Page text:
• Thulium;
  • lithotripsy;
  • tapered fibers;
  • urinary stones



The Thulium fiber laser has recently been tested as a potential alternative to the Holmium:YAG laser for lithotripsy. This study explores use of a short taper for expanding the Thulium fiber laser beam at the distal tip of a small-core fiber.


Thulium fiber laser radiation with a wavelength of 1,908 nm, 10 Hz pulse rate, 70 mJ pulse energy, and 1-millisecond pulse duration was delivered through a 2-m-length fiber with 150-µm-core-input-end, 300-µm-core-output-end, and 5-mm-length taper, in contact with human uric acid (UA) and calcium oxalate monohydrate (COM) stones, ex vivo (n = 10 each). Stone mass loss, stone crater depths, fiber transmission losses, fiber burn-back, irrigation rates, and deflection through a flexible ureteroscope were measured for the tapered fiber and compared with conventional fibers.


After delivery of 1,800 pulses through the tapered fiber, mass loss measured 12.7±2.6 mg for UA and 7.2±0.8 mg COM stones, comparable to conventional 100-µm-core fibers (12.6±2.5 mg for UA and 6.8±1.7 mg for COM stones). No transmission losses or burn-back occurred for the tapered fiber after 36,000 pulses, while a conventional 150-µm fiber experienced significant tip degradation after only 1,800 pulses. High irrigation rates were measured with the tapered fiber inserted through the working port of a flexible ureteroscope without hindering its deflection, mimicking that of a conventional 150 µm fiber.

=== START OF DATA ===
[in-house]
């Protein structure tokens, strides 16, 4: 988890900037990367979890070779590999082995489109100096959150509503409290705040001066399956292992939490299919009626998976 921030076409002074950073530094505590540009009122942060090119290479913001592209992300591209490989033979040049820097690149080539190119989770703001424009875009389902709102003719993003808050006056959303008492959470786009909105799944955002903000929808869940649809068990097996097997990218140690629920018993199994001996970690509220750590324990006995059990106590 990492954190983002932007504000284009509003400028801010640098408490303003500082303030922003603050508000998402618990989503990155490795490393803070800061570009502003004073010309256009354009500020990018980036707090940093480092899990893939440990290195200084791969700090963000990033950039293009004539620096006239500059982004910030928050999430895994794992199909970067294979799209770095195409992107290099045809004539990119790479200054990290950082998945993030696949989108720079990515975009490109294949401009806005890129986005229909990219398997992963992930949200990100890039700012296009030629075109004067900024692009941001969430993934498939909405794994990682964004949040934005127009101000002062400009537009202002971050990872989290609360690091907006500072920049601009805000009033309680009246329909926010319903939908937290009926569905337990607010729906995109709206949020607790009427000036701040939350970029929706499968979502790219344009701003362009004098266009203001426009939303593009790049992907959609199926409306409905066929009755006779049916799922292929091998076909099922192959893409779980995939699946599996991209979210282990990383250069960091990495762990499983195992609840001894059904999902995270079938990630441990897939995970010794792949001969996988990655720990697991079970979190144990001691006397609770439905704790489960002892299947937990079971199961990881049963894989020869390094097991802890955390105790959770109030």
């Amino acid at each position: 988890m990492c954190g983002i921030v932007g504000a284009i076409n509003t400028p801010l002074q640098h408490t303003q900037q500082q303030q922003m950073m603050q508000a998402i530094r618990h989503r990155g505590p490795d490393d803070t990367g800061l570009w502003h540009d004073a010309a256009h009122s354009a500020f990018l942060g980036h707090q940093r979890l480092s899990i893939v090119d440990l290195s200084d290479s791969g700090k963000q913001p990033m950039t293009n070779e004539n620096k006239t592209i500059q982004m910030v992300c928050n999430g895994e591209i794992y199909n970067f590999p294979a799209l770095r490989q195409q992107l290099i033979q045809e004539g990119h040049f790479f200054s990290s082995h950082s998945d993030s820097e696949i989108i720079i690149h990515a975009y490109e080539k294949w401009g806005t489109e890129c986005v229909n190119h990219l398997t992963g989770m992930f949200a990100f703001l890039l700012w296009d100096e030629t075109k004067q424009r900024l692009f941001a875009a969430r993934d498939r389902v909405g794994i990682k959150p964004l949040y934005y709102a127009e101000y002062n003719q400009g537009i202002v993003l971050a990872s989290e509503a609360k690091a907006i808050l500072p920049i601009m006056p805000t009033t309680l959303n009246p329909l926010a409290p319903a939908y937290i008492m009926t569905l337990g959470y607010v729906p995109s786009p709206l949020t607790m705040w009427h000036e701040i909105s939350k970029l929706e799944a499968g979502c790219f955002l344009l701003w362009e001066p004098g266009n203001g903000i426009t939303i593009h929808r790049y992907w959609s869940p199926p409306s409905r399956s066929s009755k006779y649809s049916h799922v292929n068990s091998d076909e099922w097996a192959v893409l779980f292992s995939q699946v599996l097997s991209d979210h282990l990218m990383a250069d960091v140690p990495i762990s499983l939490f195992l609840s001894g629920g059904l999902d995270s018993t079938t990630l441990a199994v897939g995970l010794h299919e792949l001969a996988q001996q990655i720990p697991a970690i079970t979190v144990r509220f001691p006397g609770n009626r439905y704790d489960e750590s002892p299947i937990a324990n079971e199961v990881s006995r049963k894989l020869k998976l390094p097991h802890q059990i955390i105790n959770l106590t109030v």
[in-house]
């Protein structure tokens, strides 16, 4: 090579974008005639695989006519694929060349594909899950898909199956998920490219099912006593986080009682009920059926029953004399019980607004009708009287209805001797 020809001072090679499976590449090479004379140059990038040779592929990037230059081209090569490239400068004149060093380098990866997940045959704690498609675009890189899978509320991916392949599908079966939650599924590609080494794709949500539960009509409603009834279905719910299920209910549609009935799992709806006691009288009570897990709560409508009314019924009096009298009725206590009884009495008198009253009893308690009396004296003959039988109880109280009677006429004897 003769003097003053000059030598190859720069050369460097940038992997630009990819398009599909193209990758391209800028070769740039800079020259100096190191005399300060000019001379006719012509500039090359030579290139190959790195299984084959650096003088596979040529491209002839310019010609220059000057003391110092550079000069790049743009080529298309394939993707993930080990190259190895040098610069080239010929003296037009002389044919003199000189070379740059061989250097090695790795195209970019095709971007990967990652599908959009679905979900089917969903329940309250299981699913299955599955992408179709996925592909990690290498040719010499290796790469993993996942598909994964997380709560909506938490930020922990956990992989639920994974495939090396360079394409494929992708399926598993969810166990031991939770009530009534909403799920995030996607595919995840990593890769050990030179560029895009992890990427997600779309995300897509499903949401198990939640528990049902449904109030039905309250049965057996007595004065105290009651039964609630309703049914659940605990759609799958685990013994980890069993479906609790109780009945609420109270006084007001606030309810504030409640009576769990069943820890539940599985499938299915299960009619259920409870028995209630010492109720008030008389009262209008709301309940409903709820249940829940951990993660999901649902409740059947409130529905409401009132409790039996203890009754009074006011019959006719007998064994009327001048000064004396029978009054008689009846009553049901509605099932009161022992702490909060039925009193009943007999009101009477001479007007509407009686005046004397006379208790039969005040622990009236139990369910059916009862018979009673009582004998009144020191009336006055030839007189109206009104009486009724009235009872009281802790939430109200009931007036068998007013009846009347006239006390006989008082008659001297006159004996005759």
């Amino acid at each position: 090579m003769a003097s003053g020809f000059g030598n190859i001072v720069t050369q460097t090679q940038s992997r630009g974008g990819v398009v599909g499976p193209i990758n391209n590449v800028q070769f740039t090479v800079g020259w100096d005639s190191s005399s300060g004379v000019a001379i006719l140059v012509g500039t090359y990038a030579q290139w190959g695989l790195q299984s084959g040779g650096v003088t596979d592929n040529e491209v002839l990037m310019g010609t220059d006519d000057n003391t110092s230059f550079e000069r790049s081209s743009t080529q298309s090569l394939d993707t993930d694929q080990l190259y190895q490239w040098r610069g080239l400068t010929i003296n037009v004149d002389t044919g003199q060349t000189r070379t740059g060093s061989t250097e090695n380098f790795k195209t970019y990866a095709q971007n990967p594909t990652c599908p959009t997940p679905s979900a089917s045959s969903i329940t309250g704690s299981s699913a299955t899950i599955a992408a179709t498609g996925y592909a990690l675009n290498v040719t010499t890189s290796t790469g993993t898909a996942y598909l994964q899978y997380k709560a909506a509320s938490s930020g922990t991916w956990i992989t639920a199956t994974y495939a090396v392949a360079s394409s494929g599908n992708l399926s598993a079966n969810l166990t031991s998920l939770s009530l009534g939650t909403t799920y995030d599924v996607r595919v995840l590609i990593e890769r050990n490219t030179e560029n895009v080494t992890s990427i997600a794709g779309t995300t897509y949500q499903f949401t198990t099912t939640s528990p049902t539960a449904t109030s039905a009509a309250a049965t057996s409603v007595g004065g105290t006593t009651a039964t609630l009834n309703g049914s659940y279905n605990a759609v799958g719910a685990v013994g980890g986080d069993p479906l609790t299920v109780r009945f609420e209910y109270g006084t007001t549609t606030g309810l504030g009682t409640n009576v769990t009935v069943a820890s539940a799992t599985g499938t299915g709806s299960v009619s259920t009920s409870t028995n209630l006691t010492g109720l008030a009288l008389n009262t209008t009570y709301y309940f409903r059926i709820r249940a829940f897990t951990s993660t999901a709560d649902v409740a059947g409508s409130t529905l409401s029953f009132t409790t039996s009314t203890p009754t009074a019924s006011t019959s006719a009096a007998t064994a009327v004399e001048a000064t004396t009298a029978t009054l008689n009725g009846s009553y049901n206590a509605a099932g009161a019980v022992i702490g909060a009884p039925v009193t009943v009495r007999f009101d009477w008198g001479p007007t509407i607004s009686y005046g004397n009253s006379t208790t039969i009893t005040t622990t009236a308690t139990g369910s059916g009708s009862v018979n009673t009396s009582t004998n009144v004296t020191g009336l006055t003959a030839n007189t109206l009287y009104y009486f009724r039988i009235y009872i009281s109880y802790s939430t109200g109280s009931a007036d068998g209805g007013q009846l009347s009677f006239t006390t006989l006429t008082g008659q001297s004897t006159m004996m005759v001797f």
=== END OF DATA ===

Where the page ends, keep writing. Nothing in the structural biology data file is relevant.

The short tapered distal fiber tip allows expansion of the laser beam, resulting in decreased fiber tip damage compared to conventional small-core fibers, without compromising fiber bending, stone vaporization efficiency, or irrigation rates. Lasers Surg. Med. 42:45–50, 2010. © 2010 Wiley-Liss, Inc.